This year sees Daylight Saving Time in many jurisdictions of the United States and Canada move as a result of Energy Policy Act of 2005 from its usual slots of the first Sunday in April and and the last Sunday of October to the second Sunday in March and the first Sunday in November. While this could be good in terms of saving energy, it might cause havoc for computer systems and time-dependent applications, databases and hardware.
I'm going to be frank here and say that I don't feel that this change has received the attention that it deserves within the IT community. Unlike Y2K, where there was a massive ramp up to the main event and millions of dollars chucked at the problem, Y2K7 (as it is being referred to by some) has received little attention. Here's what Alex Eckelberry, president of Sunbelt Software, has to say about Y2K7:
Some may characterize DST as a “mini-Y2K”. No, it’s not, it’s worse than Y2K. At least with Y2K, everyone had the runs for the year leading up to it and were prepared. DST has hit American IT over the head with a two-by-four. Here at Sunbelt, we have had buckets of work to do for the transition — updates to SalesLogix, Exchange, SQL 2005, Office, Java runtime engine, etc.
Even I had fun with this. If you run Outlook off of Exchange and applied the the DST patch before your IT department patched Exchange, good luck getting Outlook started. And then see if everything’s off by an hour in March.
Getting ready for the DST change is not a simple matter of applying a single patch and forgetting about it. Being properly prepared means taking a critical look at both the software you use and all the hardware, taking steps to put the problem right, and then planning for things going wrong.
There are a lot of patches out there. For example, Windows XP and Windows Server 2003 will find information and patches on the Microsoft site (or downloaded direct if Windows Update is enabled). Mac users will find information here. Other vendors have released a lot of relevant information too - a few examples are Sun, IBM and MySQL. Similarly, there is a lot of information out there relating to Linux distros and hardware.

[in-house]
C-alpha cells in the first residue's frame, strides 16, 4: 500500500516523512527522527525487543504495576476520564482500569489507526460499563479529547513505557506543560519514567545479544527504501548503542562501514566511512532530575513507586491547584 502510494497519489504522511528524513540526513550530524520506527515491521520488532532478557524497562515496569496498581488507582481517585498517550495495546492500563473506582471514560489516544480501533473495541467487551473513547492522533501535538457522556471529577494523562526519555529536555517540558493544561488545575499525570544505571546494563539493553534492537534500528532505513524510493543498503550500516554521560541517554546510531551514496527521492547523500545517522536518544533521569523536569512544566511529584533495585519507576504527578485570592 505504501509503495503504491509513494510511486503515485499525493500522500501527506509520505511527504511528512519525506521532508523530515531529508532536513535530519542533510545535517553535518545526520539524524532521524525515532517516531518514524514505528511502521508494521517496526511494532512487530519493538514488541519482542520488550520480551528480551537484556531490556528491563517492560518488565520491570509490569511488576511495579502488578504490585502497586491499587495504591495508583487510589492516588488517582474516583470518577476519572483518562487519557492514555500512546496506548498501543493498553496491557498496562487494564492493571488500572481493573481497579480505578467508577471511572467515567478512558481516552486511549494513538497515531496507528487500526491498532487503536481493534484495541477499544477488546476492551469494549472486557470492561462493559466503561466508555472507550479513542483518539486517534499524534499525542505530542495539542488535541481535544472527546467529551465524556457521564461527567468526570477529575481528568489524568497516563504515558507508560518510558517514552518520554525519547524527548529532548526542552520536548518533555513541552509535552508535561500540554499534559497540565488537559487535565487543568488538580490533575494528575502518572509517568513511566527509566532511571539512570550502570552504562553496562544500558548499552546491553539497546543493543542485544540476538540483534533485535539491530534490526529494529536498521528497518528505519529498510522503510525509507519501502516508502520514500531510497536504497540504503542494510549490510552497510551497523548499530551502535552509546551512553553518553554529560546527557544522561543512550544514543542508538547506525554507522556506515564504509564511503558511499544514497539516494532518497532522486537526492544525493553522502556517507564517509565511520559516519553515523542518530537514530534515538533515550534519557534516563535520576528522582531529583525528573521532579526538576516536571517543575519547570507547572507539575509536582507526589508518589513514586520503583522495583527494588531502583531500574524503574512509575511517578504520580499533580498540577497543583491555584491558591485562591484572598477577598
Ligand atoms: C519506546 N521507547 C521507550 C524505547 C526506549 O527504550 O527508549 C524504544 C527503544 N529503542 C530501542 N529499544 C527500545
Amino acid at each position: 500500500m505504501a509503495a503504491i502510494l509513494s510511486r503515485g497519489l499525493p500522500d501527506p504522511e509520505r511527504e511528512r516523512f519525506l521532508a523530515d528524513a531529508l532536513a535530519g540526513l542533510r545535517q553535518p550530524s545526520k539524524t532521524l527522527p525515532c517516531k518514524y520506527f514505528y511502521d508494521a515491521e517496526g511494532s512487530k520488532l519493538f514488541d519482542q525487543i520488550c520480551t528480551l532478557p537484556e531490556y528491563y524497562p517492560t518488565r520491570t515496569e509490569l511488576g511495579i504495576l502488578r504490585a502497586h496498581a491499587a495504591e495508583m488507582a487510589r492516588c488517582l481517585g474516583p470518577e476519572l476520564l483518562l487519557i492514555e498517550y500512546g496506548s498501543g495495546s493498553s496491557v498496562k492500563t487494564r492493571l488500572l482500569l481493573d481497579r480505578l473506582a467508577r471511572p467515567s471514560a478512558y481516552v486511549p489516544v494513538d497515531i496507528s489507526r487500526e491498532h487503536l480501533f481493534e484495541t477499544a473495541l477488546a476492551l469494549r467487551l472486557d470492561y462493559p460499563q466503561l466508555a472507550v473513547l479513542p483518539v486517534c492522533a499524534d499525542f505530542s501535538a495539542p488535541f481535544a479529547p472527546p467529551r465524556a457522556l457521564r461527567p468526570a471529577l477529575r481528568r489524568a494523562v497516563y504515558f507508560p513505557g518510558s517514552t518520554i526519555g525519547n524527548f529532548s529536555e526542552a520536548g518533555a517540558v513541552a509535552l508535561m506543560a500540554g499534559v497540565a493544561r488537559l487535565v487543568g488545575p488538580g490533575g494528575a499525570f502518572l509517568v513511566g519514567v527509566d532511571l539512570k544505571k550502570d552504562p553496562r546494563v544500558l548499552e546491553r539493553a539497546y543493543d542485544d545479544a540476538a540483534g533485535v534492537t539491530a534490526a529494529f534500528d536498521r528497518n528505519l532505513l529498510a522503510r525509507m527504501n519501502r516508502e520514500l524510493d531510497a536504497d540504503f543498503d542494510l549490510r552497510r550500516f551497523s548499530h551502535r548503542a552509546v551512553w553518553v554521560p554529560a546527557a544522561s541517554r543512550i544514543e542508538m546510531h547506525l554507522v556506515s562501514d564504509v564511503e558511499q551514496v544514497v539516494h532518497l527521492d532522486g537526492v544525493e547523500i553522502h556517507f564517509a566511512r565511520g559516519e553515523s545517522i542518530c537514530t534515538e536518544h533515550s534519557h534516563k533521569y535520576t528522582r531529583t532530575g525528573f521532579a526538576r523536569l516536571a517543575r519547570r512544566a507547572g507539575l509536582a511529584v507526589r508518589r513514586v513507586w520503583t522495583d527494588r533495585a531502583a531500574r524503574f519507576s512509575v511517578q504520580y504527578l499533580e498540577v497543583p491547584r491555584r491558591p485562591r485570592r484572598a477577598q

But when you dig deeper, there are signs that there could be issues. For example, if you want hotfixes from Microsoft for older software, expect to pay $4,000 – a reduced fee no less! This gives you access to all of Microsoft's DST patches for affected products. Fine if you're a large corporation, not so good for a Mom and Pop small business who are still running old hardware and software.
But this is only the tip of the iceberg. The problem goes beyond Microsoft and beyond software. Think of all the routers, firewalls, cell phones, PDAs, locks, and everything else that an office might have that could be affected by this. Any one of these items not pulling their weight come March 12th could mean big (expensive) problems.
There are other, more subtle issues. For example, any Canadians from the province of Newfoundland making use of the 50 kW signal from NIST Radio Station WWVB located in Fort Collins, Colorado will find that their radio-controlled clocks and watches will be an hour out for the four week period that DST has been extended. Just one of the myriad problems that'll affect consumers and businesses come the big change.
More info on this CNET Video:
So, are you ready for the big DST change? Have you drawn up a list of all hardware and software that could be affected, along with an action plan? How much has this cost you? What precautions are you putting in place in case of issues?